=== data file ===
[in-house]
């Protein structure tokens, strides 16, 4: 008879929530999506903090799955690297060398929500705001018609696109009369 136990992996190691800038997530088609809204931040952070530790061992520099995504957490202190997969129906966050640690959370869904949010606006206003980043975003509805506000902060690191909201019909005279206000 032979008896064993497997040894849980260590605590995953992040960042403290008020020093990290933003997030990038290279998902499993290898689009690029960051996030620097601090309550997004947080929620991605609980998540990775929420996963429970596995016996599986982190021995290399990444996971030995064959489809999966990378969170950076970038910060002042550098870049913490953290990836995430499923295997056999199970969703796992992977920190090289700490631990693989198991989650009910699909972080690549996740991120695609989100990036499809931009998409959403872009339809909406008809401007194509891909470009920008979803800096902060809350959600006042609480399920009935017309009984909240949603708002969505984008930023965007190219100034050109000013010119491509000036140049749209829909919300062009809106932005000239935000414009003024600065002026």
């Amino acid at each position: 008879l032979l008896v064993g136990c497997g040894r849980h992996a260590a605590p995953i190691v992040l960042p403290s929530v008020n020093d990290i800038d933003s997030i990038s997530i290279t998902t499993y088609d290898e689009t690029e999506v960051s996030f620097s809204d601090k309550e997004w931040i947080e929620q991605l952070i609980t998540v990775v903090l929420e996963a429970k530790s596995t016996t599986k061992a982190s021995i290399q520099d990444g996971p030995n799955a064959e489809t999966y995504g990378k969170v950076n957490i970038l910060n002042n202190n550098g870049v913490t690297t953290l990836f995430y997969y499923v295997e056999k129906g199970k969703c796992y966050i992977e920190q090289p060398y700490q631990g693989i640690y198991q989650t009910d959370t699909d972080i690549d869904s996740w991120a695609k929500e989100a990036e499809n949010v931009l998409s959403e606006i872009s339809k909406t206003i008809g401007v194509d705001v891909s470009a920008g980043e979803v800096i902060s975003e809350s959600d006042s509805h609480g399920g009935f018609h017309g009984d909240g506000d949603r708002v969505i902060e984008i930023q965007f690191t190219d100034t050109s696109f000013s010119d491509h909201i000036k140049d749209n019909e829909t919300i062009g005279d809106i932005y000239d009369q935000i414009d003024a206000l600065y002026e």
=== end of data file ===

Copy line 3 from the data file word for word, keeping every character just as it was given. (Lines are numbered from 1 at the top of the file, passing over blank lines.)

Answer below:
């Amino acid at each position: 008879l032979l008896v064993g136990c497997g040894r849980h992996a260590a605590p995953i190691v992040l960042p403290s929530v008020n020093d990290i800038d933003s997030i990038s997530i290279t998902t499993y088609d290898e689009t690029e999506v960051s996030f620097s809204d601090k309550e997004w931040i947080e929620q991605l952070i609980t998540v990775v903090l929420e996963a429970k530790s596995t016996t599986k061992a982190s021995i290399q520099d990444g996971p030995n799955a064959e489809t999966y995504g990378k969170v950076n957490i970038l910060n002042n202190n550098g870049v913490t690297t953290l990836f995430y997969y499923v295997e056999k129906g199970k969703c796992y966050i992977e920190q090289p060398y700490q631990g693989i640690y198991q989650t009910d959370t699909d972080i690549d869904s996740w991120a695609k929500e989100a990036e499809n949010v931009l998409s959403e606006i872009s339809k909406t206003i008809g401007v194509d705001v891909s470009a920008g980043e979803v800096i902060s975003e809350s959600d006042s509805h609480g399920g009935f018609h017309g009984d909240g506000d949603r708002v969505i902060e984008i930023q965007f690191t190219d100034t050109s696109f000013s010119d491509h909201i000036k140049d749209n019909e829909t919300i062009g005279d809106i932005y000239d009369q935000i414009d003024a206000l600065y002026e």